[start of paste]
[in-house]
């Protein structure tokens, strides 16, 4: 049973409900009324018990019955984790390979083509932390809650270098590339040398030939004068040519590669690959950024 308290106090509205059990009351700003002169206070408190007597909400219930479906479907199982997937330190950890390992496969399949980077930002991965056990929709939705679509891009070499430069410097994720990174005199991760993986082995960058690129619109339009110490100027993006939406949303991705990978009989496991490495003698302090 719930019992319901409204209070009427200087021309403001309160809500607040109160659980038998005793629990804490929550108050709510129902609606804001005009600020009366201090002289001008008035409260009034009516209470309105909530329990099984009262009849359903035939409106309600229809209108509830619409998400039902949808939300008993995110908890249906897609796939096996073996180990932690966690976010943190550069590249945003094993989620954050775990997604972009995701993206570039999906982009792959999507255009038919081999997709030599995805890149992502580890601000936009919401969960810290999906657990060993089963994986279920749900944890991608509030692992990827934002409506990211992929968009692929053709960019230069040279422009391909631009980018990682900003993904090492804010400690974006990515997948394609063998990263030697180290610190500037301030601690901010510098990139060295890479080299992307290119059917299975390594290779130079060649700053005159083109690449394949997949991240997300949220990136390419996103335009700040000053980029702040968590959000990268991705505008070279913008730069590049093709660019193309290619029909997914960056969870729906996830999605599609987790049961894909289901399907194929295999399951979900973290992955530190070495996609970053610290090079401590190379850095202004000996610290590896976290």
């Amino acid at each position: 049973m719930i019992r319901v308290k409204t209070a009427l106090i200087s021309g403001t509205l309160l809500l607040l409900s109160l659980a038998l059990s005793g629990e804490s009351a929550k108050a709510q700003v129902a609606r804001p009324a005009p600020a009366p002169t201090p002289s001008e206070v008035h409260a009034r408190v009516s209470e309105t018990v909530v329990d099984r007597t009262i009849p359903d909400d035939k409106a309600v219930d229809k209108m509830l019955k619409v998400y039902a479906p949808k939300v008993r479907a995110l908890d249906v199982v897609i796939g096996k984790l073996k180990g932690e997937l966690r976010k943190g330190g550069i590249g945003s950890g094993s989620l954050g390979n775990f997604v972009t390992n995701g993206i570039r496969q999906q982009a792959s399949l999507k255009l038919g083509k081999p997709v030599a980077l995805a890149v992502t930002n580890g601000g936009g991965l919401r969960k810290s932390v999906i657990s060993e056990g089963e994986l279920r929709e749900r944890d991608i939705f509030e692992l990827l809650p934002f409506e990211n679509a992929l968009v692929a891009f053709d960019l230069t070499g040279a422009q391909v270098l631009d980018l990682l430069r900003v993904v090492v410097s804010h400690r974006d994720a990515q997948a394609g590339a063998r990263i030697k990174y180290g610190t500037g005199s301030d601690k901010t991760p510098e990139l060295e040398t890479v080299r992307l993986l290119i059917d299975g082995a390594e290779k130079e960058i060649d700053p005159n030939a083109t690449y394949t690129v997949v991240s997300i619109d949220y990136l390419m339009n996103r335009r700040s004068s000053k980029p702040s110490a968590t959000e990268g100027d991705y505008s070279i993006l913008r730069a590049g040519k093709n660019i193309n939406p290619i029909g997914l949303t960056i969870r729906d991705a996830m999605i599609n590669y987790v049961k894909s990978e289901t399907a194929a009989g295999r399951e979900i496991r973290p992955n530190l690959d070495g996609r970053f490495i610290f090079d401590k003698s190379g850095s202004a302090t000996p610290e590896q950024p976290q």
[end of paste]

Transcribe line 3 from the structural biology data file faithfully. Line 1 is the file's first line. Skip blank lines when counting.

């Amino acid at each position: 049973m719930i019992r319901v308290k409204t209070a009427l106090i200087s021309g403001t509205l309160l809500l607040l409900s109160l659980a038998l059990s005793g629990e804490s009351a929550k108050a709510q700003v129902a609606r804001p009324a005009p600020a009366p002169t201090p002289s001008e206070v008035h409260a009034r408190v009516s209470e309105t018990v909530v329990d099984r007597t009262i009849p359903d909400d035939k409106a309600v219930d229809k209108m509830l019955k619409v998400y039902a479906p949808k939300v008993r479907a995110l908890d249906v199982v897609i796939g096996k984790l073996k180990g932690e997937l966690r976010k943190g330190g550069i590249g945003s950890g094993s989620l954050g390979n775990f997604v972009t390992n995701g993206i570039r496969q999906q982009a792959s399949l999507k255009l038919g083509k081999p997709v030599a980077l995805a890149v992502t930002n580890g601000g936009g991965l919401r969960k810290s932390v999906i657990s060993e056990g089963e994986l279920r929709e749900r944890d991608i939705f509030e692992l990827l809650p934002f409506e990211n679509a992929l968009v692929a891009f053709d960019l230069t070499g040279a422009q391909v270098l631009d980018l990682l430069r900003v993904v090492v410097s804010h400690r974006d994720a990515q997948a394609g590339a063998r990263i030697k990174y180290g610190t500037g005199s301030d601690k901010t991760p510098e990139l060295e040398t890479v080299r992307l993986l290119i059917d299975g082995a390594e290779k130079e960058i060649d700053p005159n030939a083109t690449y394949t690129v997949v991240s997300i619109d949220y990136l390419m339009n996103r335009r700040s004068s000053k980029p702040s110490a968590t959000e990268g100027d991705y505008s070279i993006l913008r730069a590049g040519k093709n660019i193309n939406p290619i029909g997914l949303t960056i969870r729906d991705a996830m999605i599609n590669y987790v049961k894909s990978e289901t399907a194929a009989g295999r399951e979900i496991r973290p992955n530190l690959d070495g996609r970053f490495i610290f090079d401590k003698s190379g850095s202004a302090t000996p610290e590896q950024p976290q």